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The Dubai Art Fair and His Highness' Censors

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At last week's Art Dubai -- the UAE's answer to Miami's Art Basel -- government censors played a larger than expected role in policing the display of contemporary art. While researching my next thriller novel, I dropped by the four day festival at the Jumeirah Beach Resort. The festival was meant to display the United Arab Emirates as an emerging force in yet another market: the contemporary art world. But as various gallerists were asked to remove certain pieces of work at the opening on Tuesday night, minutes before the arrival of His Highness Sheikh Mohammed bin Maktoum, there was a crack in the city's western veneer, an ominous thundercloud of political censorship out of Dubai's clear desert sky.

As museums like the Louvre Abu Dhabi and the Gugenheim prepare to break ground (and world records) for their size on nearby Saayidat Island, this sudden rash of censorship fit a discernible trend.

Here are three examples: Sarah Rohbah, an Iranian American artist currently living in New York, used an American flag as a canvas backdrop to draw two characters - Persia's mythical equivalent of Romeo and Juliet-- alongside a line in Farsi referring to Messianic redemption. According to gallerist Kourosh Nourish, the organizers were "amicable" in asking him to remove it, claiming that they wanted to steer clear of possible defacement of American images.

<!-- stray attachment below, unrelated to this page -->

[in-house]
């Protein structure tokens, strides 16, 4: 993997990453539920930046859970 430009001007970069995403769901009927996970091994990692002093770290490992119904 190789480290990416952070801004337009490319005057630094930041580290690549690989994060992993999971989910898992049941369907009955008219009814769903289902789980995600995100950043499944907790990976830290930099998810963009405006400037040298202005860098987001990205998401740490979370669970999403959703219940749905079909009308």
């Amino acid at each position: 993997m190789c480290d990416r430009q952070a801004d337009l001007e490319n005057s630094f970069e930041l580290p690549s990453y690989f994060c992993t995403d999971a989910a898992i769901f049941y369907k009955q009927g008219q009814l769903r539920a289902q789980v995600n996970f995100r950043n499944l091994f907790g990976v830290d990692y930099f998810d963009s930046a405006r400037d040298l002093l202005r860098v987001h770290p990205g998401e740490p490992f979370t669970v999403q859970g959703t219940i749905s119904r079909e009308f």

Moataz Nasr had also intended to display a work of fabric, one depicting a jet plane flying over an explosion. Superimposed on the image were the words, in Arabic, that appear on the fliers dropped by American planes before premeditated bombings: "If you ignore this warning you will be destroyed. Will this be your fate?" When I asked to see the censored work, I was taken into a backroom behind the booth to see it hanging behind the door.

Finally, even before the opening, the daily local art magazine, Canvas, had felt the censor's black felt tip. Staff members were asked to conceal Ramin Haerizadeh's work, Untitled, which portrayed children in a classroom listening to Empress Pahlavi as they chewed on crumpled papers displaying her image.

Provocation is precisely what creates the demand for contemporary art. Take the provocation away and Art Dubai is yet another empty show of supply, another glitzy glass skyscraper built for its own sake, barren of humanity.

Daniel Levin is the author of the bestselling The Last Ember (Riverhead Books, trade paperback, May 4, 2010).